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Google says that there is no benefit to an artificially flat URL structure.

So firstly; what is a flat URL structure?

A flat URL structure means that users (and search engine crawlers) can reach any page on your site in 4 clicks or less in a direct line from the initial click.

It was previously thought that Google favoured flat URL structures over deep and more complicated URL structures but they have now confirmed that this is not the case. This means that there is no need to artificially flatten your URL structure if it does not suit the site.

John Mueller from Google confirms that there’s no advantage to having an artificially flat URL structure compared to one that shows directory depth.

How many slashes there are in a URL has no bearing of how important a page is, or the position that Google will display the page in the search results.

The concept was discussed during the Google Search Central hangout on the 26th of March.

Someone asks Mueller what his thoughts are on short URLs versus URLs that show directory depth. He is of the opinion that it is advantageous to show users where they are in a site via the URL.

Mueller also agrees that the URL structure of a site can certainly be used however the site owner would like with no penalty in the rankings,

In Mueller own words:

“So if essentially the URL structure that you have on your site is something that you can use however you want. Google does not count the number of slashes in your URLs and say: “oh this is like five levels down therefore we will not show it as visibly in search.

It’s not necessary to have an artificially flat URL structure. That refers to a structure where it looks like every page is one click away from the home page, when in reality they may be several levels deep.

The fewer clicks it takes to get to a page from the home page is a signal to Google about how important the page is. But there’s no way to fabricate that signal with a flat URL structure.”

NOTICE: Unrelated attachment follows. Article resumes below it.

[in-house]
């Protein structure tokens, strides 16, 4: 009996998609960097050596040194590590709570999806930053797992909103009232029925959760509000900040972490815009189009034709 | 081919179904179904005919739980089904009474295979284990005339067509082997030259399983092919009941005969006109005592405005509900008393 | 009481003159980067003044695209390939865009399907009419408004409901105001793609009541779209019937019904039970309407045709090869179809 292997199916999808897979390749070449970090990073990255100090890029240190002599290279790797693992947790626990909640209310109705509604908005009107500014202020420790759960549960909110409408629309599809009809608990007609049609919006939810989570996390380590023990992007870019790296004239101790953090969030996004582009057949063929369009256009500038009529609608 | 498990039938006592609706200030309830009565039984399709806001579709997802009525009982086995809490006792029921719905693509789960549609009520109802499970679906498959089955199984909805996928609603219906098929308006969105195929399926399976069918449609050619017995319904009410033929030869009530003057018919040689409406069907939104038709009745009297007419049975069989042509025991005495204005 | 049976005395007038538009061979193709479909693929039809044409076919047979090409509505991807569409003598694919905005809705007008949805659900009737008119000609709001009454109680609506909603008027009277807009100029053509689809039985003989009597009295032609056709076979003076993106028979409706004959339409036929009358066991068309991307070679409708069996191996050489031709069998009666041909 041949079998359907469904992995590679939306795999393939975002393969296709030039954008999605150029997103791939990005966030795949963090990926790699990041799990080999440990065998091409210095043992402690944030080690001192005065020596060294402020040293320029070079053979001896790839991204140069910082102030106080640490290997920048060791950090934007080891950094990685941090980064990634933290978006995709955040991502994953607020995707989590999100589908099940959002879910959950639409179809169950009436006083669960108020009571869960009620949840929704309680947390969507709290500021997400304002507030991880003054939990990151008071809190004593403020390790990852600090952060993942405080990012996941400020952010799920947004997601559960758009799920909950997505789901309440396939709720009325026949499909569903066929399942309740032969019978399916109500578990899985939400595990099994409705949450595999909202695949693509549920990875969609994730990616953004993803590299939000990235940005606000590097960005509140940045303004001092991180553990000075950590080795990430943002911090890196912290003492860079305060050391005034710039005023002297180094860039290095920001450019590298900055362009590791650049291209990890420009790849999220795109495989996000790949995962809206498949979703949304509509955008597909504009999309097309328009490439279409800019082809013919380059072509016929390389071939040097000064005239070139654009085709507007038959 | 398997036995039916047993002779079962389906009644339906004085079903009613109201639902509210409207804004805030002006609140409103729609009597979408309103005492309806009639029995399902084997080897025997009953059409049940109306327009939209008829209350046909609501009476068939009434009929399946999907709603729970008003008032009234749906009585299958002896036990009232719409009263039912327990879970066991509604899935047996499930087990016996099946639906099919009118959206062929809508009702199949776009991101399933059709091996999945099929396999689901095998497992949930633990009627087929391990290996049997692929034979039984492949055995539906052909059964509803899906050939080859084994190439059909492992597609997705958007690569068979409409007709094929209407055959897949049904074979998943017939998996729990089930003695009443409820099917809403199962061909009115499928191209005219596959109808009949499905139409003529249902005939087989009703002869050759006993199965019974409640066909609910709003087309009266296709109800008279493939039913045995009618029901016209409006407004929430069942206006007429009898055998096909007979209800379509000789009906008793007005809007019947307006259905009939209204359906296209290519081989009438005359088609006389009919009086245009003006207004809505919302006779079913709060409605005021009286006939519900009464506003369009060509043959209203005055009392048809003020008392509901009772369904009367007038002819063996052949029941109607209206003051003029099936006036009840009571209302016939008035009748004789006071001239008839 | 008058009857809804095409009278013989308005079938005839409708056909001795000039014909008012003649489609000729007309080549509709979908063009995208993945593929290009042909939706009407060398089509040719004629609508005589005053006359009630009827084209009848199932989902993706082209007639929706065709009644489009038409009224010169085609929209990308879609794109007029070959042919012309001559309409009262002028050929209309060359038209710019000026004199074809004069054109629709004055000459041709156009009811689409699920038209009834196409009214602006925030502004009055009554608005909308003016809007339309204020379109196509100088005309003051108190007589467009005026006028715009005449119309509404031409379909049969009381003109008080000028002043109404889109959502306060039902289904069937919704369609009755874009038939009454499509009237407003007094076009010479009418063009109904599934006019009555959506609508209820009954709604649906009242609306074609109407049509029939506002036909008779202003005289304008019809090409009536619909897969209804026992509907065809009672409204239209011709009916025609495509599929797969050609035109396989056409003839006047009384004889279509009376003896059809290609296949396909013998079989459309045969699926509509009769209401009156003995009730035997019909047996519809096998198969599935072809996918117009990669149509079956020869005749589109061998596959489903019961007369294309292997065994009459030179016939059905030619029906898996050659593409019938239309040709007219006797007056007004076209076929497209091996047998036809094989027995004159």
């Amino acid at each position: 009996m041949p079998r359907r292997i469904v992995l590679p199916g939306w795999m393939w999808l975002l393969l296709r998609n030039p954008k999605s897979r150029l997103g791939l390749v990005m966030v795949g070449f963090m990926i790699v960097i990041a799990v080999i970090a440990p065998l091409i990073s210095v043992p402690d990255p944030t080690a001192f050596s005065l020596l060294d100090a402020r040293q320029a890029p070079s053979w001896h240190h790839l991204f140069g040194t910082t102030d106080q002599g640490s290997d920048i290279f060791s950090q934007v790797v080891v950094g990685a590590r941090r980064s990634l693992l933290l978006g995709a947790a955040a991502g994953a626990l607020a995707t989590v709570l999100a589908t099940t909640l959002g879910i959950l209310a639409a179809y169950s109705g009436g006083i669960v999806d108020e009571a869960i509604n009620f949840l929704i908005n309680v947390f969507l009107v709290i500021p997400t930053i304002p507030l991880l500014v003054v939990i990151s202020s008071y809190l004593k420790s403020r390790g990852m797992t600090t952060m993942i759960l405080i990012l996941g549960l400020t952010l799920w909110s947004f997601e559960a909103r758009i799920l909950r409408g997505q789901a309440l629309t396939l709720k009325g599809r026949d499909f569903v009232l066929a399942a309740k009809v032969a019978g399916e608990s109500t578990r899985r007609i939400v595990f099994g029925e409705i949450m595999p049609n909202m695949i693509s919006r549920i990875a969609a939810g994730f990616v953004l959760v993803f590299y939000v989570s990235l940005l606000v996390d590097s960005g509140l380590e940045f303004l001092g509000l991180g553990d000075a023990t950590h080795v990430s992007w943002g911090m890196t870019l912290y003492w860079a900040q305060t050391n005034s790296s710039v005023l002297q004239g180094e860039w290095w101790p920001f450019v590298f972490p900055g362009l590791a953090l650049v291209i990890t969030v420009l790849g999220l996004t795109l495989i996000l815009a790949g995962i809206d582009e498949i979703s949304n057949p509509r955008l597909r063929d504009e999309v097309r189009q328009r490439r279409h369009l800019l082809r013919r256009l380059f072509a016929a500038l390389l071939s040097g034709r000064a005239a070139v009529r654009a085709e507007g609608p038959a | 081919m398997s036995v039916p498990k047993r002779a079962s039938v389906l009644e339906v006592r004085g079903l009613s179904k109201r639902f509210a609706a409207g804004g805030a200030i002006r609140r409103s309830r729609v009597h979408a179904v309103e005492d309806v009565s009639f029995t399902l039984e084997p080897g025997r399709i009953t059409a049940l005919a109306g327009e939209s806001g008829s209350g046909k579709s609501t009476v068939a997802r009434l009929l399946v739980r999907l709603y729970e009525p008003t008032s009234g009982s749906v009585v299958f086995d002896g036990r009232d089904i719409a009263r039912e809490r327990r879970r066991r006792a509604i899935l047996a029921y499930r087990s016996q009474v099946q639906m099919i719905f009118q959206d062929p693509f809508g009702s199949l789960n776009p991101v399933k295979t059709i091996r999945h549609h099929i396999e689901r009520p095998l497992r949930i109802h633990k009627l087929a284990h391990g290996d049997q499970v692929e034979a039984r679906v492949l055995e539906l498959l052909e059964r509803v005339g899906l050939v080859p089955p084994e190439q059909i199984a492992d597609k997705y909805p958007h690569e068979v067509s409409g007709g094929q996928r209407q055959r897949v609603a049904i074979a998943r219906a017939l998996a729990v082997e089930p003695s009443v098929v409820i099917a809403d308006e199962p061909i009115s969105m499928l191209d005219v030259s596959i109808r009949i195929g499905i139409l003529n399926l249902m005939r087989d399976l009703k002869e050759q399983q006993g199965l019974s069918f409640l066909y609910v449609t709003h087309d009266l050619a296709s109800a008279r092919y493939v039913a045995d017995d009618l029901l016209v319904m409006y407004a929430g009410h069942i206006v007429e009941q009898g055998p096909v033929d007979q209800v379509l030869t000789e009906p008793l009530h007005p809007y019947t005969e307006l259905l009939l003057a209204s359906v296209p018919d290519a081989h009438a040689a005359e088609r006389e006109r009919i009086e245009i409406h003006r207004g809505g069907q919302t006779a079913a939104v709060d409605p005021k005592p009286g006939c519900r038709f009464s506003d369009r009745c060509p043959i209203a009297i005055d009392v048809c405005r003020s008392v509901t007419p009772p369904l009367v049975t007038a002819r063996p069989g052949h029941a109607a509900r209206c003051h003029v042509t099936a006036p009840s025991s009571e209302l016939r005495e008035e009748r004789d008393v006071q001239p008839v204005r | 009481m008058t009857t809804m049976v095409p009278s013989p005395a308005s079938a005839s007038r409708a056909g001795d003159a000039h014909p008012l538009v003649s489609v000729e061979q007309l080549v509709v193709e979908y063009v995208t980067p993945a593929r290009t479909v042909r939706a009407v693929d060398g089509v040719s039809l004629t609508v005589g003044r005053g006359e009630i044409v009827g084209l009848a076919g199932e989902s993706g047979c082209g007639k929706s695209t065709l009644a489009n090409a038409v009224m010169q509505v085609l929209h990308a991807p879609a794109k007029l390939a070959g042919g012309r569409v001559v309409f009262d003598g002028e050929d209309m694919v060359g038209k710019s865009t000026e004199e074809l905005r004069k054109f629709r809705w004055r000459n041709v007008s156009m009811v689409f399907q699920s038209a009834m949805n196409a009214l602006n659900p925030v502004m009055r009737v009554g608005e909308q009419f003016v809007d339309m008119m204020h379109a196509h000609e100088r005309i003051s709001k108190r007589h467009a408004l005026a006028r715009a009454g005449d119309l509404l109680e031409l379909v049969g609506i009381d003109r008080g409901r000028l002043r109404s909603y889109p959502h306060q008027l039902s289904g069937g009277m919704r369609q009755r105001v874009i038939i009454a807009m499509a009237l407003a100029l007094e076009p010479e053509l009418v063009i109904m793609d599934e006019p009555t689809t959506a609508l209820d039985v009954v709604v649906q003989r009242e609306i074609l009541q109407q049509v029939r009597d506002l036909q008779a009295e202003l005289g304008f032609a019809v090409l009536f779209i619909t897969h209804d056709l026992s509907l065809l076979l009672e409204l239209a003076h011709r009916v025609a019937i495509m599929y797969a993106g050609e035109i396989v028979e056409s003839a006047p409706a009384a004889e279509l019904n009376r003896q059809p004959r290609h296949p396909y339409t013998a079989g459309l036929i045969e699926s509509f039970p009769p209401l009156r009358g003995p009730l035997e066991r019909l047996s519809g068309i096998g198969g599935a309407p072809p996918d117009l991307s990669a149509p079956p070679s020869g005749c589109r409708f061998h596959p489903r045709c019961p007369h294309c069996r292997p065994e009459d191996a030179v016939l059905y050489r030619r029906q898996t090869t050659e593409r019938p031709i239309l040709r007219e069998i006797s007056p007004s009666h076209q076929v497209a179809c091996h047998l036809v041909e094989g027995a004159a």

Mueller continues:

“You don’t have to have kind of an artificially flat directory structure. So from that point of view, if you have a directory structure that users can recognize and where you can tell that sometimes people are like even typing in the URL, or copy and pasting parts of a URL together, I think that’s perfectly fine. There’s no need to hide that kind of URL structure from users by doing URL rewriting or anything like that.”

Google treats URLs as identifiers of content, not as a way to understand site structure. That’s what Google’s web crawlers are for.

It’s completely up to the individual site owner whether they prefer a flat URL structure or one with depth. It will not help or harm a site by going either way.”

“For the most part we treat URLs as identifiers of content. We don’t try to understand the site structure based on the URL. So essentially setting up your URL however you want is our recommendation there. It’s definitely not the case that you need to artificially make it look different.”

See the full Q and A here:

So to summarise, it doesn’t matter to the search engines at all how you structure your site. As long as it is easily indexable, you should choose the structure that works for your site and more specifically favouring usability by the customers of your site.

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